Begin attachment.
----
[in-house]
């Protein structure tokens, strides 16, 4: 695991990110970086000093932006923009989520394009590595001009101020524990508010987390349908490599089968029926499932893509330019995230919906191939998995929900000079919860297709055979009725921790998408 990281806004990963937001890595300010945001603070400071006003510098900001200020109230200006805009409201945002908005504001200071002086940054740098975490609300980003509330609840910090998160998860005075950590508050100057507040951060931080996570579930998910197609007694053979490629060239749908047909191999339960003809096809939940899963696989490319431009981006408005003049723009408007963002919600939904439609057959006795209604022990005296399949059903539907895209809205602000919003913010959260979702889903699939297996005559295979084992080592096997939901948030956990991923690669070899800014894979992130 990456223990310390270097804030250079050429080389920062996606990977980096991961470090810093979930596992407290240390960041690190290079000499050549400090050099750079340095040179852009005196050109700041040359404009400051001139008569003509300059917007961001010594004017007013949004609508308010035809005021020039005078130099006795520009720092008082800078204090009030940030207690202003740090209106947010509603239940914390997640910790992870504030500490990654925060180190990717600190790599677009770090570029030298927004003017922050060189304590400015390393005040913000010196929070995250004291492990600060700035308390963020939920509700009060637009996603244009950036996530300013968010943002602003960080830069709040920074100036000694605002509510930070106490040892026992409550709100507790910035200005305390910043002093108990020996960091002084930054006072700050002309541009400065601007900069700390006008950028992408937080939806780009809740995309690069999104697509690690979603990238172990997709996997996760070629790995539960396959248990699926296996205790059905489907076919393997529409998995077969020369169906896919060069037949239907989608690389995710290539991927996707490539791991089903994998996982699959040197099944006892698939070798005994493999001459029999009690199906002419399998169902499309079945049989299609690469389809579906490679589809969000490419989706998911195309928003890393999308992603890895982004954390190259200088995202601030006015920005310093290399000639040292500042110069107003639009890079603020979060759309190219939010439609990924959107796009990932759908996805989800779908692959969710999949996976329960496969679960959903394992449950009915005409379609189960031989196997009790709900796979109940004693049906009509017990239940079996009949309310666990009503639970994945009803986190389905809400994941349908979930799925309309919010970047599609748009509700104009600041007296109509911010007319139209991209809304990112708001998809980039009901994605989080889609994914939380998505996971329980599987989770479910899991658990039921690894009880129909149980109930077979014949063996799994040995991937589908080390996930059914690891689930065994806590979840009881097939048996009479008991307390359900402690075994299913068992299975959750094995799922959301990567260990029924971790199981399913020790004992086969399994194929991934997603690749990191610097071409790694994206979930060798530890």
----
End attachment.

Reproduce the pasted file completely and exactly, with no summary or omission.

[in-house]
């Protein structure tokens, strides 16, 4: 695991990110970086000093932006923009989520394009590595001009101020524990508010987390349908490599089968029926499932893509330019995230919906191939998995929900000079919860297709055979009725921790998408 990281806004990963937001890595300010945001603070400071006003510098900001200020109230200006805009409201945002908005504001200071002086940054740098975490609300980003509330609840910090998160998860005075950590508050100057507040951060931080996570579930998910197609007694053979490629060239749908047909191999339960003809096809939940899963696989490319431009981006408005003049723009408007963002919600939904439609057959006795209604022990005296399949059903539907895209809205602000919003913010959260979702889903699939297996005559295979084992080592096997939901948030956990991923690669070899800014894979992130 990456223990310390270097804030250079050429080389920062996606990977980096991961470090810093979930596992407290240390960041690190290079000499050549400090050099750079340095040179852009005196050109700041040359404009400051001139008569003509300059917007961001010594004017007013949004609508308010035809005021020039005078130099006795520009720092008082800078204090009030940030207690202003740090209106947010509603239940914390997640910790992870504030500490990654925060180190990717600190790599677009770090570029030298927004003017922050060189304590400015390393005040913000010196929070995250004291492990600060700035308390963020939920509700009060637009996603244009950036996530300013968010943002602003960080830069709040920074100036000694605002509510930070106490040892026992409550709100507790910035200005305390910043002093108990020996960091002084930054006072700050002309541009400065601007900069700390006008950028992408937080939806780009809740995309690069999104697509690690979603990238172990997709996997996760070629790995539960396959248990699926296996205790059905489907076919393997529409998995077969020369169906896919060069037949239907989608690389995710290539991927996707490539791991089903994998996982699959040197099944006892698939070798005994493999001459029999009690199906002419399998169902499309079945049989299609690469389809579906490679589809969000490419989706998911195309928003890393999308992603890895982004954390190259200088995202601030006015920005310093290399000639040292500042110069107003639009890079603020979060759309190219939010439609990924959107796009990932759908996805989800779908692959969710999949996976329960496969679960959903394992449950009915005409379609189960031989196997009790709900796979109940004693049906009509017990239940079996009949309310666990009503639970994945009803986190389905809400994941349908979930799925309309919010970047599609748009509700104009600041007296109509911010007319139209991209809304990112708001998809980039009901994605989080889609994914939380998505996971329980599987989770479910899991658990039921690894009880129909149980109930077979014949063996799994040995991937589908080390996930059914690891689930065994806590979840009881097939048996009479008991307390359900402690075994299913068992299975959750094995799922959301990567260990029924971790199981399913020790004992086969399994194929991934997603690749990191610097071409790694994206979930060798530890």